There are speculations that it could be the work done by HRAPF, but the organisation has not received work related threats in the recent past. The two guards say that the intruders kept asking them the whereabouts of money in the office and also were apparently on phone asking the person they were calling to describe where the money was. The guards however feel that this seemed to be intended for their ears in order to disguise the motive. It is improbable that a thief who is interested in money would not take electronics.

Again the guards state that the attackers were loudly speaking about the incomplete mission last time, and that they were ready to complete it this time round. For now, it remains unclear what the motives of the attacks are.


Staff members were visibly shaken by the break-in especially this being the second in less than two years. The most frustrating part for staff is the fact that no one knows what the motives of these two attacks are. This leaves staff members wondering about their safety and whether it is the work they do that is putting them in danger or not. Some staff members reported failing to sleep because they are worried and scared.

A debrief was held for staff where they shared their feelings about the incident and what they thought the motives of the attacks are. They were then given a week off to recuperate and recover from the incident before resumption of work. It was also resolved that staff will get access to psychosocial support and also have a formal forum to discuss the incident as the case was for the first break-in.

At press conference, HRAPF supporters hold placards demanding a full investigation of the break-ins. (Photo courtesy of HRAPF)
At press conference, HRAPF supporters hold placards demanding a full investigation of the break-ins. (Photo courtesy of HRAPF)


HRAPF with the support of partners is currently working to rebuild its security systems. Fundraising efforts to this end are going on, and the management is using the week when staff are off to reconnect the broken CCTV and alarm systems. The Uganda Police together with [security company G4S Secure Solutions] re providing night security. With support from partners, HRAPF is sure to beef up its security. Long-term solutions are also being considered and assessments for such long-term support are being done. We thank our partners for this support. The Board of Directors is due to sit again on Saturday to discuss the more permanent solutions further.


Like was the case in the first break-in, HRAPF recommends the following to its partners:

i) Support the organisation during its period of reconstruction and rebuilding of its security systems and staff morale. Funds are still needed to support HRAPF. For individual donations to HRAPF, please visit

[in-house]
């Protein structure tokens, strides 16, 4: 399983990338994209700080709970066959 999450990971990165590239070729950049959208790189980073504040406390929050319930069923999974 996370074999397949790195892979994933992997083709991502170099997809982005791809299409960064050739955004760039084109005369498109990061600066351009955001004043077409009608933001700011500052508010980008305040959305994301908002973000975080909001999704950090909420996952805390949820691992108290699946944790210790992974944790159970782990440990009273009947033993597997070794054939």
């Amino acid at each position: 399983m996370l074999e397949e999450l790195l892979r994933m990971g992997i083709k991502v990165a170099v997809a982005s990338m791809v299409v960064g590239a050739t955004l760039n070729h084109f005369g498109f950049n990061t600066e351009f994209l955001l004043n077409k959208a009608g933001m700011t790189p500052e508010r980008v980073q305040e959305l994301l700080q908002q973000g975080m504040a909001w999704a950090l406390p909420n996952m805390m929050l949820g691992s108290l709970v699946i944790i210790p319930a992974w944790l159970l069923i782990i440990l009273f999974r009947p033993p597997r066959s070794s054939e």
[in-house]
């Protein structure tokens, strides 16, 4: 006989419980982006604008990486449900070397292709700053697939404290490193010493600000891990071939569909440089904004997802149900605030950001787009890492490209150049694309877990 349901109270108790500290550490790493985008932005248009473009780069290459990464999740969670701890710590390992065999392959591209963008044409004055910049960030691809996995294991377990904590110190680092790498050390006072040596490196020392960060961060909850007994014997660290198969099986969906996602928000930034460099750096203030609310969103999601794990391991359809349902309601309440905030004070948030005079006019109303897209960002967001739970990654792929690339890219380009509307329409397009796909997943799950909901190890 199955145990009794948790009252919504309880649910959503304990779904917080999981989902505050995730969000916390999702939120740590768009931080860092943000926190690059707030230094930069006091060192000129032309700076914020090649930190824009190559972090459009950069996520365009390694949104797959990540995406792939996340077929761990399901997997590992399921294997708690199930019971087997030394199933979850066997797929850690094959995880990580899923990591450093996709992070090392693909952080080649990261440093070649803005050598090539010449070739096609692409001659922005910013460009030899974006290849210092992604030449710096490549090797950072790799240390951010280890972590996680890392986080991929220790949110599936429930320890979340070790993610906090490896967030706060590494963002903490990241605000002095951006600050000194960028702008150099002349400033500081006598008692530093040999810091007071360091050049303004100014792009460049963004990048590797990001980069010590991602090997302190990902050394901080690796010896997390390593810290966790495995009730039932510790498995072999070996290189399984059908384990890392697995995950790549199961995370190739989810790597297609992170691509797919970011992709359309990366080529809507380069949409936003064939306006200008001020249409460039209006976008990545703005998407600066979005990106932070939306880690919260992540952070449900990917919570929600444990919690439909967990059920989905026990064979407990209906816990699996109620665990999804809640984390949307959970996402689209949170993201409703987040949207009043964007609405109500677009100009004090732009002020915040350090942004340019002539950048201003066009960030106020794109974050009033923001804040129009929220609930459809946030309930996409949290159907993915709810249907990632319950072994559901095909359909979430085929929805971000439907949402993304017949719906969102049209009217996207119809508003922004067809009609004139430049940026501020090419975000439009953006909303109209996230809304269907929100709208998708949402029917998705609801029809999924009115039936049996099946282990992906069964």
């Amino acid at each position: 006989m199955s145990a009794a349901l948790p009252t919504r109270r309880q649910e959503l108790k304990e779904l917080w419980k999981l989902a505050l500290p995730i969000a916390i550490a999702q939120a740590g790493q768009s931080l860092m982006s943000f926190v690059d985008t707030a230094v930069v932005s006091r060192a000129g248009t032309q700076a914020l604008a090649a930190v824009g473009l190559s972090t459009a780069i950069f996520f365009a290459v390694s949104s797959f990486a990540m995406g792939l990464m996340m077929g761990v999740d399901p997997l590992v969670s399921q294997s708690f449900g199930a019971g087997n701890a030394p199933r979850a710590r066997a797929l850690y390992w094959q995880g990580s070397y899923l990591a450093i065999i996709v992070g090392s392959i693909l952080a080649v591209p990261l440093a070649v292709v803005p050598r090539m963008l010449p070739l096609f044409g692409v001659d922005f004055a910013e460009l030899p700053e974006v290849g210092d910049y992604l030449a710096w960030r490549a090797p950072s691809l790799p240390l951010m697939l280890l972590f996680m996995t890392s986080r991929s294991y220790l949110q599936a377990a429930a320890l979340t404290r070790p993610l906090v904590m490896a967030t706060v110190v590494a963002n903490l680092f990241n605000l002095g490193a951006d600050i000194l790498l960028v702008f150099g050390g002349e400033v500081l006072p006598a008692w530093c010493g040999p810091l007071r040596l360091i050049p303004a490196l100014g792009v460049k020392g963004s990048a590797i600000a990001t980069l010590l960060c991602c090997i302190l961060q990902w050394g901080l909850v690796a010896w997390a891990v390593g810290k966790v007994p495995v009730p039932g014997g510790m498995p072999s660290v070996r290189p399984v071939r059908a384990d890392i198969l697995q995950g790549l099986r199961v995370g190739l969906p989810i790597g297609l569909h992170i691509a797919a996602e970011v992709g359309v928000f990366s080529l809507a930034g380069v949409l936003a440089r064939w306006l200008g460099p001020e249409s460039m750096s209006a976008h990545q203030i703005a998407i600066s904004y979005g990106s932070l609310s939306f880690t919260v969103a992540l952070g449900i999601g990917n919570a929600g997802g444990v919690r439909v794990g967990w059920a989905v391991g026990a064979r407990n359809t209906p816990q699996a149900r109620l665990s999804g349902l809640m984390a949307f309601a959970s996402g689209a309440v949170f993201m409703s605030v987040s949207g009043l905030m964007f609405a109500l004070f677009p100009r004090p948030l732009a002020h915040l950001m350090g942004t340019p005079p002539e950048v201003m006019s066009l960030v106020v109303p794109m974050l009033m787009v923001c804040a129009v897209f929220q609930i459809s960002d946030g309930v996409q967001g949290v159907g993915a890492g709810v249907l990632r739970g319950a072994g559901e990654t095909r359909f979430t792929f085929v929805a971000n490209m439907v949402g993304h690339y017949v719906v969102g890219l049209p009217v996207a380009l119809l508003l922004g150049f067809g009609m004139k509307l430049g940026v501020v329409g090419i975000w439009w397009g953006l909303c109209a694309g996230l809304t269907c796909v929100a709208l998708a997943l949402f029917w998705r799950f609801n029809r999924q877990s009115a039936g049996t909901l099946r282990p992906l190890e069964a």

ii) Speak out against the attack and call upon the Government to fully investigate this attack and the earlier one, and to provide answers to HRAPF, G4S and the family of the deceased guard, Emmanuel Arituha, as well to Mr. Bwambale and Mr. Okwii.

iii) Call upon the state to investigate the rampant break-ins at the offices of civil society organisations

iv) Call upon the Police to finalise investigations and to provide updates to HRAPF and G4S.

v) Call for the protection of human rights organisations and human rights defenders generally.


HRAPF sends its appreciation to the Uganda Police Force, particularly the Division Police Commander of Old Kampala Police Division, Grace Nyangoma for the professionalism exhibited since the incident happened, and for working closely with HRAPF afterwards. We also appreciate our two guards, Mr. Seezi Bwambale and Mr. Godfrey Okwii for fighting the intruders in order to keep HRAPF secure. We wish them quick recovery. We thank our security service provider G4S for the emergency response and providing medical support to the injured guards; all our partners who came to commiserate with us, attended the press conference and braved the sit-in at Old Kampala Police Station; our neighbours who called the police and also called us and in a large measure helped to foil the break-in; and our staff members for their commitment to HRAPF and its work, even in the face of such adversity.


HRAPF is thankful for the endless support from partners, friends and colleagues and for standing with us in this difficult time. We are grateful for the messages of support. We call upon the Police and the state to thoroughly investigate these incidents and provide adequate protection to human rights defenders in the country and the civil society sector.

For more information, contact: Adrian Jjuuko, Executive Director, Human Rights Awareness and Promotion Forum (HRAPF) Plot 390 Prof. Apolo Nsibambi Road, Namirembe PO Box 25603, Kampala, Uganda TEL: +256-782 169505 E-mail: [email protected] Website:

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Written by Colin Stewart

Colin Stewart is a 45-year journalism veteran living in Southern California. He is the president of the St. Paul’s Foundation for International Reconciliation, which supports LGBTQ+ rights advocacy journalism, Erasing 76 Crimes. Contact him at [email protected]